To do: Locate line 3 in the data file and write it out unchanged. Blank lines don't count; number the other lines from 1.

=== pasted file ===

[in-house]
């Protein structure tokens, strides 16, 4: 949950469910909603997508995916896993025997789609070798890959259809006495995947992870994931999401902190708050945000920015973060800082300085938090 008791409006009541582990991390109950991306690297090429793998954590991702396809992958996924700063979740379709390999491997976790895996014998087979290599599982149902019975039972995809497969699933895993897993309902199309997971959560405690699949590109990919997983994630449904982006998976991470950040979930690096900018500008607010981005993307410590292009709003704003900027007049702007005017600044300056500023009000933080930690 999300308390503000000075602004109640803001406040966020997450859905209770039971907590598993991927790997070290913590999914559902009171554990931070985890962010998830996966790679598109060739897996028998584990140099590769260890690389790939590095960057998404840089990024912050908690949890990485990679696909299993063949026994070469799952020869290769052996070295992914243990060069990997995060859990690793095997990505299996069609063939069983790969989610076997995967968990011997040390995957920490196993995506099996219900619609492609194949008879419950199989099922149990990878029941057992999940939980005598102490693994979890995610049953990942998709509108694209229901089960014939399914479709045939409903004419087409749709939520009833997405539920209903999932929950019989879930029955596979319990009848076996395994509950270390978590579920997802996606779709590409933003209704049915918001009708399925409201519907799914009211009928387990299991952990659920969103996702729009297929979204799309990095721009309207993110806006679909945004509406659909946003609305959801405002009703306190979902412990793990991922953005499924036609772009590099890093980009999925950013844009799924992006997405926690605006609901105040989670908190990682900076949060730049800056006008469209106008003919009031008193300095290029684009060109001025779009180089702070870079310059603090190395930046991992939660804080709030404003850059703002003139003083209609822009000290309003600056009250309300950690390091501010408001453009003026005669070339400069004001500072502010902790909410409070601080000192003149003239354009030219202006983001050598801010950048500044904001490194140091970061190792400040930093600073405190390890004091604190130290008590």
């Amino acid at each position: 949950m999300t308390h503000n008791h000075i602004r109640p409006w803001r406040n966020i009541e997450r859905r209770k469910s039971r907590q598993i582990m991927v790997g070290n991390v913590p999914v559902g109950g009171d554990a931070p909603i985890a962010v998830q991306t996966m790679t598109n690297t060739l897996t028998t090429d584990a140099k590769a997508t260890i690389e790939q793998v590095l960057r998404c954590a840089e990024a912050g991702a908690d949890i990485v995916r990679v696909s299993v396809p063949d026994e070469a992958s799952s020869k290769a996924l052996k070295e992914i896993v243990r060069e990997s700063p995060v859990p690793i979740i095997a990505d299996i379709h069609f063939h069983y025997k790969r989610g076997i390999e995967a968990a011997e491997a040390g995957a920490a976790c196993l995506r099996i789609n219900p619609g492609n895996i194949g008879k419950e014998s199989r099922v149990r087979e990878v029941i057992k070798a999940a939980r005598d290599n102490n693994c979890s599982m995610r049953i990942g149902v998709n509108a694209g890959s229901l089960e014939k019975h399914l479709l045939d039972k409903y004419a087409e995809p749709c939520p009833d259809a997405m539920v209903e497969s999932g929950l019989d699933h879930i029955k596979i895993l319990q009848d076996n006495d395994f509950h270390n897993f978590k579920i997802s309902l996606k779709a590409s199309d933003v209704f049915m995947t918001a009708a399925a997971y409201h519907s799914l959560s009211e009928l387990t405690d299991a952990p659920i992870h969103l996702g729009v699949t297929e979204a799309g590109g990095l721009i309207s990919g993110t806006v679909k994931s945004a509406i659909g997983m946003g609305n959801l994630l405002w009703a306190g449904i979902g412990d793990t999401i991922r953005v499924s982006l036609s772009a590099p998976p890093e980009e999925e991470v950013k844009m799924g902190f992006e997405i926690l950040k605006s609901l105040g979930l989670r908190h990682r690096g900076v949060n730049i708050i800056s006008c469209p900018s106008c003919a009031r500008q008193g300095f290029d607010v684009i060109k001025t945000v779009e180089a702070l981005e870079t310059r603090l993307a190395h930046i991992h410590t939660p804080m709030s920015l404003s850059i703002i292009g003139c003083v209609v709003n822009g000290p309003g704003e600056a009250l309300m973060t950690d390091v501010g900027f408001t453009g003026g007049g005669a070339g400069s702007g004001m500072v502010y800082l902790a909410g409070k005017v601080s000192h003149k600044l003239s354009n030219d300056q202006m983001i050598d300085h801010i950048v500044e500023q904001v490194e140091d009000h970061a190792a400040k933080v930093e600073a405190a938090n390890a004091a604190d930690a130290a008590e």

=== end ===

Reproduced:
């Amino acid at each position: 949950m999300t308390h503000n008791h000075i602004r109640p409006w803001r406040n966020i009541e997450r859905r209770k469910s039971r907590q598993i582990m991927v790997g070290n991390v913590p999914v559902g109950g009171d554990a931070p909603i985890a962010v998830q991306t996966m790679t598109n690297t060739l897996t028998t090429d584990a140099k590769a997508t260890i690389e790939q793998v590095l960057r998404c954590a840089e990024a912050g991702a908690d949890i990485v995916r990679v696909s299993v396809p063949d026994e070469a992958s799952s020869k290769a996924l052996k070295e992914i896993v243990r060069e990997s700063p995060v859990p690793i979740i095997a990505d299996i379709h069609f063939h069983y025997k790969r989610g076997i390999e995967a968990a011997e491997a040390g995957a920490a976790c196993l995506r099996i789609n219900p619609g492609n895996i194949g008879k419950e014998s199989r099922v149990r087979e990878v029941i057992k070798a999940a939980r005598d290599n102490n693994c979890s599982m995610r049953i990942g149902v998709n509108a694209g890959s229901l089960e014939k019975h399914l479709l045939d039972k409903y004419a087409e995809p749709c939520p009833d259809a997405m539920v209903e497969s999932g929950l019989d699933h879930i029955k596979i895993l319990q009848d076996n006495d395994f509950h270390n897993f978590k579920i997802s309902l996606k779709a590409s199309d933003v209704f049915m995947t918001a009708a399925a997971y409201h519907s799914l959560s009211e009928l387990t405690d299991a952990p659920i992870h969103l996702g729009v699949t297929e979204a799309g590109g990095l721009i309207s990919g993110t806006v679909k994931s945004a509406i659909g997983m946003g609305n959801l994630l405002w009703a306190g449904i979902g412990d793990t999401i991922r953005v499924s982006l036609s772009a590099p998976p890093e980009e999925e991470v950013k844009m799924g902190f992006e997405i926690l950040k605006s609901l105040g979930l989670r908190h990682r690096g900076v949060n730049i708050i800056s006008c469209p900018s106008c003919a009031r500008q008193g300095f290029d607010v684009i060109k001025t945000v779009e180089a702070l981005e870079t310059r603090l993307a190395h930046i991992h410590t939660p804080m709030s920015l404003s850059i703002i292009g003139c003083v209609v709003n822009g000290p309003g704003e600056a009250l309300m973060t950690d390091v501010g900027f408001t453009g003026g007049g005669a070339g400069s702007g004001m500072v502010y800082l902790a909410g409070k005017v601080s000192h003149k600044l003239s354009n030219d300056q202006m983001i050598d300085h801010i950048v500044e500023q904001v490194e140091d009000h970061a190792a400040k933080v930093e600073a405190a938090n390890a004091a604190d930690a130290a008590e």